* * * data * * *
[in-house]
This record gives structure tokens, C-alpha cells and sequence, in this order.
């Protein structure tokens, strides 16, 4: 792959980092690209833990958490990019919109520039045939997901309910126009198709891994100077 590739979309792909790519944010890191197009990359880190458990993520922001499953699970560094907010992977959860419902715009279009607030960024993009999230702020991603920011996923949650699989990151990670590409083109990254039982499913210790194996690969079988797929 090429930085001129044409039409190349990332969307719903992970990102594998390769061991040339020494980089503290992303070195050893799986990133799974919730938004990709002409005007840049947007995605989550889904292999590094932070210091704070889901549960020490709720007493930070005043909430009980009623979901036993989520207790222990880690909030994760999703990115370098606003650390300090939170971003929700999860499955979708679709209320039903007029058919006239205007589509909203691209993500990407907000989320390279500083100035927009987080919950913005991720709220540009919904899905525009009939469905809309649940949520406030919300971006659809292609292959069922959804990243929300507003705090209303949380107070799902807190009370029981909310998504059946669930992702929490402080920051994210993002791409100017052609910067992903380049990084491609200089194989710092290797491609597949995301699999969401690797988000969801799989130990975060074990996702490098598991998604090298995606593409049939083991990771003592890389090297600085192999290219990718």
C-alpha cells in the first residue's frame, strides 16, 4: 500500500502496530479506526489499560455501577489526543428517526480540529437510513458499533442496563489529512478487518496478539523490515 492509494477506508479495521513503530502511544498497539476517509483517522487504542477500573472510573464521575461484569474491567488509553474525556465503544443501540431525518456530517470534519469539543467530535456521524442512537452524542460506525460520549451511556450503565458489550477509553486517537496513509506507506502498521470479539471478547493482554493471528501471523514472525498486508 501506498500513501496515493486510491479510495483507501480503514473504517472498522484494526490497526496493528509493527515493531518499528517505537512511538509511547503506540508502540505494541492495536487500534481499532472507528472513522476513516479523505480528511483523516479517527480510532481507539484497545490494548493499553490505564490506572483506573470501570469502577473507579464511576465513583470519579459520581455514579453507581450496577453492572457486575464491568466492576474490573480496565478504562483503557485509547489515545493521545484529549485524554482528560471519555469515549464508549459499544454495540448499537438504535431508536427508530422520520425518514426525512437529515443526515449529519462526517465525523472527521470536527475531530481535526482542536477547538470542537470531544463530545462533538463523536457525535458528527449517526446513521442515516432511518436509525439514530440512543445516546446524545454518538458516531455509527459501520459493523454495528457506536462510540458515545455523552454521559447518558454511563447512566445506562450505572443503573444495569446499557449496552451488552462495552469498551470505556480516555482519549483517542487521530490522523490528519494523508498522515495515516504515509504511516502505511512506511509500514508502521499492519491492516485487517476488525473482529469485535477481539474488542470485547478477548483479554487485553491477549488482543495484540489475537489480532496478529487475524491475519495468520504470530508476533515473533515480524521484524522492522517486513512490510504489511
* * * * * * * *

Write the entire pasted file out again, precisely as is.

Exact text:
[in-house]
This record gives structure tokens, C-alpha cells and sequence, in this order.
């Protein structure tokens, strides 16, 4: 792959980092690209833990958490990019919109520039045939997901309910126009198709891994100077 590739979309792909790519944010890191197009990359880190458990993520922001499953699970560094907010992977959860419902715009279009607030960024993009999230702020991603920011996923949650699989990151990670590409083109990254039982499913210790194996690969079988797929 090429930085001129044409039409190349990332969307719903992970990102594998390769061991040339020494980089503290992303070195050893799986990133799974919730938004990709002409005007840049947007995605989550889904292999590094932070210091704070889901549960020490709720007493930070005043909430009980009623979901036993989520207790222990880690909030994760999703990115370098606003650390300090939170971003929700999860499955979708679709209320039903007029058919006239205007589509909203691209993500990407907000989320390279500083100035927009987080919950913005991720709220540009919904899905525009009939469905809309649940949520406030919300971006659809292609292959069922959804990243929300507003705090209303949380107070799902807190009370029981909310998504059946669930992702929490402080920051994210993002791409100017052609910067992903380049990084491609200089194989710092290797491609597949995301699999969401690797988000969801799989130990975060074990996702490098598991998604090298995606593409049939083991990771003592890389090297600085192999290219990718």
C-alpha cells in the first residue's frame, strides 16, 4: 500500500502496530479506526489499560455501577489526543428517526480540529437510513458499533442496563489529512478487518496478539523490515 492509494477506508479495521513503530502511544498497539476517509483517522487504542477500573472510573464521575461484569474491567488509553474525556465503544443501540431525518456530517470534519469539543467530535456521524442512537452524542460506525460520549451511556450503565458489550477509553486517537496513509506507506502498521470479539471478547493482554493471528501471523514472525498486508 501506498500513501496515493486510491479510495483507501480503514473504517472498522484494526490497526496493528509493527515493531518499528517505537512511538509511547503506540508502540505494541492495536487500534481499532472507528472513522476513516479523505480528511483523516479517527480510532481507539484497545490494548493499553490505564490506572483506573470501570469502577473507579464511576465513583470519579459520581455514579453507581450496577453492572457486575464491568466492576474490573480496565478504562483503557485509547489515545493521545484529549485524554482528560471519555469515549464508549459499544454495540448499537438504535431508536427508530422520520425518514426525512437529515443526515449529519462526517465525523472527521470536527475531530481535526482542536477547538470542537470531544463530545462533538463523536457525535458528527449517526446513521442515516432511518436509525439514530440512543445516546446524545454518538458516531455509527459501520459493523454495528457506536462510540458515545455523552454521559447518558454511563447512566445506562450505572443503573444495569446499557449496552451488552462495552469498551470505556480516555482519549483517542487521530490522523490528519494523508498522515495515516504515509504511516502505511512506511509500514508502521499492519491492516485487517476488525473482529469485535477481539474488542470485547478477548483479554487485553491477549488482543495484540489475537489480532496478529487475524491475519495468520504470530508476533515473533515480524521484524522492522517486513512490510504489511